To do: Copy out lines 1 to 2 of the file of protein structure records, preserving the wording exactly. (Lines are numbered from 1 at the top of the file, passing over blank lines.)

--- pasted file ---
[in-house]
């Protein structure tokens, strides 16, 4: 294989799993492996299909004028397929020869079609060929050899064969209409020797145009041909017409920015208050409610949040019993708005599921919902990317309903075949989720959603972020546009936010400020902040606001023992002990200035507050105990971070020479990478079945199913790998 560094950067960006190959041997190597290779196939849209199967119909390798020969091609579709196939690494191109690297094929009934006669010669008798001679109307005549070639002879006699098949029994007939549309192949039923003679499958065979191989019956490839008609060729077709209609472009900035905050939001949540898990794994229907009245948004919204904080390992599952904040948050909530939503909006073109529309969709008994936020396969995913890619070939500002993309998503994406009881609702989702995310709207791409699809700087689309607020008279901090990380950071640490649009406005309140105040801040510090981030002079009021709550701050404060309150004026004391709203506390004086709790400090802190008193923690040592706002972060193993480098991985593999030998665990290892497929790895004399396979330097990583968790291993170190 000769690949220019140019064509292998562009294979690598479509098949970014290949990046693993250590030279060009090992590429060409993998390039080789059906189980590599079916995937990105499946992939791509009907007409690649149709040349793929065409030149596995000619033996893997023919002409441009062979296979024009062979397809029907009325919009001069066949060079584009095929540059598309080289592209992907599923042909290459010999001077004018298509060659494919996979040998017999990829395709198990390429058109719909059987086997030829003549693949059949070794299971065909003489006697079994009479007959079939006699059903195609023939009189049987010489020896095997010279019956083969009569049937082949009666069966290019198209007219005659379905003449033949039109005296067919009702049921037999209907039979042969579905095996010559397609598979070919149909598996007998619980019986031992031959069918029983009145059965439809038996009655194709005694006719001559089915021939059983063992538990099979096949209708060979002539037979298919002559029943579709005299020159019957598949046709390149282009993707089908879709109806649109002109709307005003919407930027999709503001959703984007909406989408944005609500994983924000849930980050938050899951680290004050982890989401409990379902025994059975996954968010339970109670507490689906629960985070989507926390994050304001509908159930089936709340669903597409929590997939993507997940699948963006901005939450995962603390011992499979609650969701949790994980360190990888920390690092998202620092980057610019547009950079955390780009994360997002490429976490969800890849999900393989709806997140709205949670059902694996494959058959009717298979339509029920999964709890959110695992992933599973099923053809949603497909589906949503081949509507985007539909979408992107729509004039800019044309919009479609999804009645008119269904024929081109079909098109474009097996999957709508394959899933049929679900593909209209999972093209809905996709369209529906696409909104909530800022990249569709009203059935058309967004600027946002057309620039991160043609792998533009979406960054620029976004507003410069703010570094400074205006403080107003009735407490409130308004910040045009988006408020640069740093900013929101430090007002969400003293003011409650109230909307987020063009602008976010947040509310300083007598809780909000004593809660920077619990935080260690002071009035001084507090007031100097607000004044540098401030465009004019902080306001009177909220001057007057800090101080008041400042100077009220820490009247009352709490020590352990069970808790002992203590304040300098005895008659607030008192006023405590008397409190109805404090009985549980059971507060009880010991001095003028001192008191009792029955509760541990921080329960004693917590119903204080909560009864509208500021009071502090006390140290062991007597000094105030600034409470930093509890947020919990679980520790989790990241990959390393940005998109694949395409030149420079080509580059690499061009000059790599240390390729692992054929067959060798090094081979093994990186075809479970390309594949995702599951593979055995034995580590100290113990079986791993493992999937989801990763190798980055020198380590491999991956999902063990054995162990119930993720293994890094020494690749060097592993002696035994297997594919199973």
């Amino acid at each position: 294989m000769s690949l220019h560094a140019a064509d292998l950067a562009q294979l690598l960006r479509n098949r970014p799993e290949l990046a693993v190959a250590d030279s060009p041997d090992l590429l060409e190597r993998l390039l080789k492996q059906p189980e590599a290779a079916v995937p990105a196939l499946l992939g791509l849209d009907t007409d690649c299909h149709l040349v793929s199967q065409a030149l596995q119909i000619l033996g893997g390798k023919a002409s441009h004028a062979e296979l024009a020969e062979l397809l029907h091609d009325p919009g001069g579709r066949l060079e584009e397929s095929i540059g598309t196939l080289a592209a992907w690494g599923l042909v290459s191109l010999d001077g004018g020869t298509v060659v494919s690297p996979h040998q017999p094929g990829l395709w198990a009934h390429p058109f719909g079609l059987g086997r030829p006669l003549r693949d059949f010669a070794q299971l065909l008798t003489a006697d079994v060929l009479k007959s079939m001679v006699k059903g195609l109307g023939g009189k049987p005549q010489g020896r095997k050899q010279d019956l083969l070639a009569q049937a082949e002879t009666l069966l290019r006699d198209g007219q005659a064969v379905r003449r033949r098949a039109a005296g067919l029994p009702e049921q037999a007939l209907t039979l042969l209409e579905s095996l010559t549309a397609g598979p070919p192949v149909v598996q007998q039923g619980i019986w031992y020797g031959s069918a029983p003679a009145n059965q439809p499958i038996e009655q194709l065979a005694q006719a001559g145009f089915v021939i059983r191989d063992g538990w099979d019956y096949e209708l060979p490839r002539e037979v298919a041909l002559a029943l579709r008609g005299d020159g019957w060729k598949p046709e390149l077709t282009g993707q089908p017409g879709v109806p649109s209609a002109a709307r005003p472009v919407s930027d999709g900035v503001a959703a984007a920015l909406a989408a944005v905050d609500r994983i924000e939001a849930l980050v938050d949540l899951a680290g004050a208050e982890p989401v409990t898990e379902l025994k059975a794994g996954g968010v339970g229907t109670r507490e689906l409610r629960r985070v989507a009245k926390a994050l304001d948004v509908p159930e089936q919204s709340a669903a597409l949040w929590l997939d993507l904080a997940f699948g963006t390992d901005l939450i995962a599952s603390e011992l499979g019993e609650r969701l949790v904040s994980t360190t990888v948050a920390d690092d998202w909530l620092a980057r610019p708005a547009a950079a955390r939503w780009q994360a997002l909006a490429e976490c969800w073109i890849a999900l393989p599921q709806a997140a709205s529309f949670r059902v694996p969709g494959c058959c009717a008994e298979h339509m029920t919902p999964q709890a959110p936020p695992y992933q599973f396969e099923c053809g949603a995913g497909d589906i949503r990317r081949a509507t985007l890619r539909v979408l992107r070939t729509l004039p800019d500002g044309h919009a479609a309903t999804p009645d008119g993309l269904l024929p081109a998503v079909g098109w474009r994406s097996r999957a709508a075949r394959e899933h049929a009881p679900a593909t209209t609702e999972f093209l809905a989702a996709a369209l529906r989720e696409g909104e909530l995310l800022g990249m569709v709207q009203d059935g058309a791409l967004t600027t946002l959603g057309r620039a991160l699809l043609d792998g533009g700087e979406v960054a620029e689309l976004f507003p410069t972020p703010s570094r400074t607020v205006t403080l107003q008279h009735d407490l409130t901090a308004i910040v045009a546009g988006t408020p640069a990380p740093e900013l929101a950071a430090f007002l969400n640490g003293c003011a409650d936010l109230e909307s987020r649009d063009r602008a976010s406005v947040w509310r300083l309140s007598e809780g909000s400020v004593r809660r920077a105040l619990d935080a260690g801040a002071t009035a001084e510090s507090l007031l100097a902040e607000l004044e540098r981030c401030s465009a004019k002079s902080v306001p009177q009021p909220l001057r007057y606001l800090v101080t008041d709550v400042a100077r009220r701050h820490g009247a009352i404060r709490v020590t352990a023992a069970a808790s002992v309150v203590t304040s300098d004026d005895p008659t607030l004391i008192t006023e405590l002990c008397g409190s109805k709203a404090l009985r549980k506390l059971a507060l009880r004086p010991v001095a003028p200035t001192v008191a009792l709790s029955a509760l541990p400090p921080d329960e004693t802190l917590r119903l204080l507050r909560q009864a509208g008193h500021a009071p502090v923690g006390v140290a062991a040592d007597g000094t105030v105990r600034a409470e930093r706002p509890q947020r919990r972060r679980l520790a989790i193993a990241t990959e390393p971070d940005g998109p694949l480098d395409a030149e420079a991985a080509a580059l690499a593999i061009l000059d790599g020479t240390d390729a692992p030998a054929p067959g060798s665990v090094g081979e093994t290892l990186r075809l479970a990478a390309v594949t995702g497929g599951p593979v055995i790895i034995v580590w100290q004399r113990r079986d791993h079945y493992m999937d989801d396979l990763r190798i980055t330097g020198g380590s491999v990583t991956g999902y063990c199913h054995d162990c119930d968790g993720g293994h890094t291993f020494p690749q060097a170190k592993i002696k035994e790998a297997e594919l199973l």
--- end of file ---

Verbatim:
[in-house]
């Protein structure tokens, strides 16, 4: 294989799993492996299909004028397929020869079609060929050899064969209409020797145009041909017409920015208050409610949040019993708005599921919902990317309903075949989720959603972020546009936010400020902040606001023992002990200035507050105990971070020479990478079945199913790998 560094950067960006190959041997190597290779196939849209199967119909390798020969091609579709196939690494191109690297094929009934006669010669008798001679109307005549070639002879006699098949029994007939549309192949039923003679499958065979191989019956490839008609060729077709209609472009900035905050939001949540898990794994229907009245948004919204904080390992599952904040948050909530939503909006073109529309969709008994936020396969995913890619070939500002993309998503994406009881609702989702995310709207791409699809700087689309607020008279901090990380950071640490649009406005309140105040801040510090981030002079009021709550701050404060309150004026004391709203506390004086709790400090802190008193923690040592706002972060193993480098991985593999030998665990290892497929790895004399396979330097990583968790291993170190 000769690949220019140019064509292998562009294979690598479509098949970014290949990046693993250590030279060009090992590429060409993998390039080789059906189980590599079916995937990105499946992939791509009907007409690649149709040349793929065409030149596995000619033996893997023919002409441009062979296979024009062979397809029907009325919009001069066949060079584009095929540059598309080289592209992907599923042909290459010999001077004018298509060659494919996979040998017999990829395709198990390429058109719909059987086997030829003549693949059949070794299971065909003489006697079994009479007959079939006699059903195609023939009189049987010489020896095997010279019956083969009569049937082949009666069966290019198209007219005659379905003449033949039109005296067919009702049921037999209907039979042969579905095996010559397609598979070919149909598996007998619980019986031992031959069918029983009145059965439809038996009655194709005694006719001559089915021939059983063992538990099979096949209708060979002539037979298919002559029943579709005299020159019957598949046709390149282009993707089908879709109806649109002109709307005003919407930027999709503001959703984007909406989408944005609500994983924000849930980050938050899951680290004050982890989401409990379902025994059975996954968010339970109670507490689906629960985070989507926390994050304001509908159930089936709340669903597409929590997939993507997940699948963006901005939450995962603390011992499979609650969701949790994980360190990888920390690092998202620092980057610019547009950079955390780009994360997002490429976490969800890849999900393989709806997140709205949670059902694996494959058959009717298979339509029920999964709890959110695992992933599973099923053809949603497909589906949503081949509507985007539909979408992107729509004039800019044309919009479609999804009645008119269904024929081109079909098109474009097996999957709508394959899933049929679900593909209209999972093209809905996709369209529906696409909104909530800022990249569709009203059935058309967004600027946002057309620039991160043609792998533009979406960054620029976004507003410069703010570094400074205006403080107003009735407490409130308004910040045009988006408020640069740093900013929101430090007002969400003293003011409650109230909307987020063009602008976010947040509310300083007598809780909000004593809660920077619990935080260690002071009035001084507090007031100097607000004044540098401030465009004019902080306001009177909220001057007057800090101080008041400042100077009220820490009247009352709490020590352990069970808790002992203590304040300098005895008659607030008192006023405590008397409190109805404090009985549980059971507060009880010991001095003028001192008191009792029955509760541990921080329960004693917590119903204080909560009864509208500021009071502090006390140290062991007597000094105030600034409470930093509890947020919990679980520790989790990241990959390393940005998109694949395409030149420079080509580059690499061009000059790599240390390729692992054929067959060798090094081979093994990186075809479970390309594949995702599951593979055995034995580590100290113990079986791993493992999937989801990763190798980055020198380590491999991956999902063990054995162990119930993720293994890094020494690749060097592993002696035994297997594919199973």